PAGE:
Until then, as the song says, “don’t count your money while you’re sitting at the table”…especially when other players are moving to new tables.

Advertisements

Social Media Strategy: The Principal Reason for Failure.

Posted in social media strategy with tags , , , , , , on August 16, 2010 by monozygote43

The most common reason for the failure of good strategy in social media is the failure of implementation.

Of course there is a lot of bad strategic thinking out there as well, but no strategy is better than its implementation.

The most common reasons for the failure of implementation are:

1. The failure to align brand goals, strategy, tactics and tasks with action;

2. The failure to align action plans with forecast costs and returns;

3. The failure to manage the process of implementation with a short interval focus on the metrics of financial ROI (the only type of ROI that is real).

 Let’s talk about number 1.

Like it or not, the following words have specific meanings and are interrelated:

Goal

• Strategy

• Tactic

• Task

• Action

There is an incredible amount of ‘lore’ floating around in the ether on the subject of Social Media Strategy.  Mention the words “strategic goal or strategy” and everyone falls prostrate before the God of intellect and sublime insight.  Companies spend a fortune for advice on ‘strategy’.  People who can allegedly ‘facilitate’ strategic thinking programs are managing $2,000-$5,000 a day in consulting fees.  With no exception I am aware of, none of them will take responsibility for implementation and delivery of ROI.  Tell me if you know of one who is 100% contingent billing (charging for delivery of results only).  It’s so easy to say you can’t be held responsible for the quality of implementation.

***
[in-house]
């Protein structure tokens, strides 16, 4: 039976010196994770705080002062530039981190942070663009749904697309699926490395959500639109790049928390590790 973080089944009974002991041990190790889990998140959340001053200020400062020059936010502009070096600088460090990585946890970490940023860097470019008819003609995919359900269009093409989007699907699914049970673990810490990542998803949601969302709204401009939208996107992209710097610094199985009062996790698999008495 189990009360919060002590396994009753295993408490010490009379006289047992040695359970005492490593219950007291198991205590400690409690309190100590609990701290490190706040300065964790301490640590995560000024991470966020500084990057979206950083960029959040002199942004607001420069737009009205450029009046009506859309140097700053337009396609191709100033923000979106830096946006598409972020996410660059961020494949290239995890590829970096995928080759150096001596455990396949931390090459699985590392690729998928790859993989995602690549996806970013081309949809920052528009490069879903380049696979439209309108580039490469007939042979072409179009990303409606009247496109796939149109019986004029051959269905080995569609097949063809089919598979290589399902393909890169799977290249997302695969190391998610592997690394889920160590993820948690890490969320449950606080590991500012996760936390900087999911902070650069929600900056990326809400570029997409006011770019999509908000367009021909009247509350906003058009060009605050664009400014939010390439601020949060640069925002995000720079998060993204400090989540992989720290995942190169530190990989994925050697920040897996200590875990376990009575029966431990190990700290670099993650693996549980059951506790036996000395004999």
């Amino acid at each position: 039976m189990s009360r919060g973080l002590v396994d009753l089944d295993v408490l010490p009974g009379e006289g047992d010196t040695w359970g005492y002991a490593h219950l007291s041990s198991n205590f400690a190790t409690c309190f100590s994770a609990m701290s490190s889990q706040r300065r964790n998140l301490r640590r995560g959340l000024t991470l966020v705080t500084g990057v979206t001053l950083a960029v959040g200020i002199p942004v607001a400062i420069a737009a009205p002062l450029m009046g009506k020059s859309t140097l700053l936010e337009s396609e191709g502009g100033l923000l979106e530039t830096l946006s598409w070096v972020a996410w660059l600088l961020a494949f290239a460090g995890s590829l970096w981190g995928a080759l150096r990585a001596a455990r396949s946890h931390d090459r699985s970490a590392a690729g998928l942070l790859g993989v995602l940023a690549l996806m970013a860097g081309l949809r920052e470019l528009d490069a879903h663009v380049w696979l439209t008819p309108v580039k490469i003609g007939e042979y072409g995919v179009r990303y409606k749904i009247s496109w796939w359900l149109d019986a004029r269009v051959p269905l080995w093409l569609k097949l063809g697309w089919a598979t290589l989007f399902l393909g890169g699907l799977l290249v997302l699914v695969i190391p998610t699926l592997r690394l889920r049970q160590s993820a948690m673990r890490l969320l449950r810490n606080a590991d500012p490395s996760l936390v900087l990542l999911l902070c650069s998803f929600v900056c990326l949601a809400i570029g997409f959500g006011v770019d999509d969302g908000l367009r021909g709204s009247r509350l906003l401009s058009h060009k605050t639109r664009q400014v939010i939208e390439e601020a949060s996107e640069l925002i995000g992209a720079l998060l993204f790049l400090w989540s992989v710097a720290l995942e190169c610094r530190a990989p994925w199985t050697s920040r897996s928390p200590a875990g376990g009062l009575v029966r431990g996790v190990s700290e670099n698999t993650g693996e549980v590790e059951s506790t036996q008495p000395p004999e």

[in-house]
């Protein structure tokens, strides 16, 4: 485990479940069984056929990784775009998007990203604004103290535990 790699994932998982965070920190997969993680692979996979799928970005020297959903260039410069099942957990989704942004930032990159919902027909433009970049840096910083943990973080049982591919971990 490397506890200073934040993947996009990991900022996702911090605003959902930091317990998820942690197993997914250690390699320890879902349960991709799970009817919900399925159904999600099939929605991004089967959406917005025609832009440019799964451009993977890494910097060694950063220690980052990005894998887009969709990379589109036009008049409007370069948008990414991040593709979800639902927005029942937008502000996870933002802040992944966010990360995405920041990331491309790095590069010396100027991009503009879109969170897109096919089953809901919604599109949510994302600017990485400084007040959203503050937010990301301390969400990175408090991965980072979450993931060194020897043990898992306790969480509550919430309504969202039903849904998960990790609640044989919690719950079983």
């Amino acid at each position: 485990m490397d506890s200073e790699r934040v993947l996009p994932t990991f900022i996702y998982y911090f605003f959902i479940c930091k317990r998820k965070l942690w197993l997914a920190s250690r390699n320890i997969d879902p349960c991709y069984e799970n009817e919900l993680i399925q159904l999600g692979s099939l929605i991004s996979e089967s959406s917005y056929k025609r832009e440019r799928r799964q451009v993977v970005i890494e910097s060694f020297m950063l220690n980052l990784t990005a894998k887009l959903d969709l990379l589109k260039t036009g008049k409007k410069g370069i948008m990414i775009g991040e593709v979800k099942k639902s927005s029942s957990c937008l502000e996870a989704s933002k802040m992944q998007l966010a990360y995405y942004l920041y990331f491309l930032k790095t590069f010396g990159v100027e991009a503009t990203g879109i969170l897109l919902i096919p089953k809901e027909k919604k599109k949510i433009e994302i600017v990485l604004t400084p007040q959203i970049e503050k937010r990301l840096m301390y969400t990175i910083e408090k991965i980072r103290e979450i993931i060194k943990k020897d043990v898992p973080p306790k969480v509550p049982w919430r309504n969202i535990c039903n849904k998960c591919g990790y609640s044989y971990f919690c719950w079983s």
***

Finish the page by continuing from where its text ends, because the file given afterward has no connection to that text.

What about the other words: Tactic, Task and Action?  These words fall more to the action oriented among us…the people who cross the line between thinking and doing.  How often is the task of implementation short changed, and pushed down to levels of management where $5,000 would pay the mortgage for 3-6 months?

Let’s face it, strategy is much more sexy than putting rubber on the road, and often the first step of implementation is totally assumed to have been undertaken by senior mangement.

The first step of implementation is to translate brand goals into tasks.  Task is the precursor of action. 

 Take this simple example of a restaurant called the ‘Cheesecake Temple’:

Brand Goal:

• Lift share of the weeknight dinner market by 50% before end 2010;

Brand Strategy:

• Become the preferred restaurant of patrons eating in company of children;

Brand Tactics:

• Target customers of competitors, ‘Trixies’ and ‘Rainbow Cave’ in Twitter and Facebook;

• Text discounts and promos to clients;

• Provide kids web based games at tables;

• Use Foursquare to reward frequent use;

• Giveaway hosted birthday & play credits via FB wall.

 Brand Tasks:

 For the tactic: “Target customers of competitors, ‘Trixies’ and ‘Rainbow Cave’ in Twitter and Facebook”:

 Tasks:

  • Offer promos to their followers in Twitter and fans on Facebook; 
  • Search negative mentions of Trixies and Rainbow Cave in real time, 24/7;
  • Create and use Standard Response Procedures (SRP). Position in company wiki;
  • Create and use discount table to calculate discounts. Position in company wiki;
  • Create and use daily available capacity charts. Position in company wiki.

Simplistic?  Go to the groups who are supposedly implementing your newest social media strategy and ask each one to tell you what they are doing and how it connects to goals strategy and tactics.  Get ready for the disconnects.  My guess is they will be doing ten things that aren’t called for and only half the things you would want them to do.  Ask them if they have any idea of the underlying cost versus benefit projection for the work they are doing.  Love to hear how you go out there.

More detail?  Sure, there is heck of a lot more detail, especially in moving from task to action or project planning.  But you don’t have to go much further than this to highlight where most social media programs fail to deliver the goods, and why most programs managers think  (albeit very socially unacceptable for them to rubbish ROI in public) measuring ROI is difficult and a waste of time.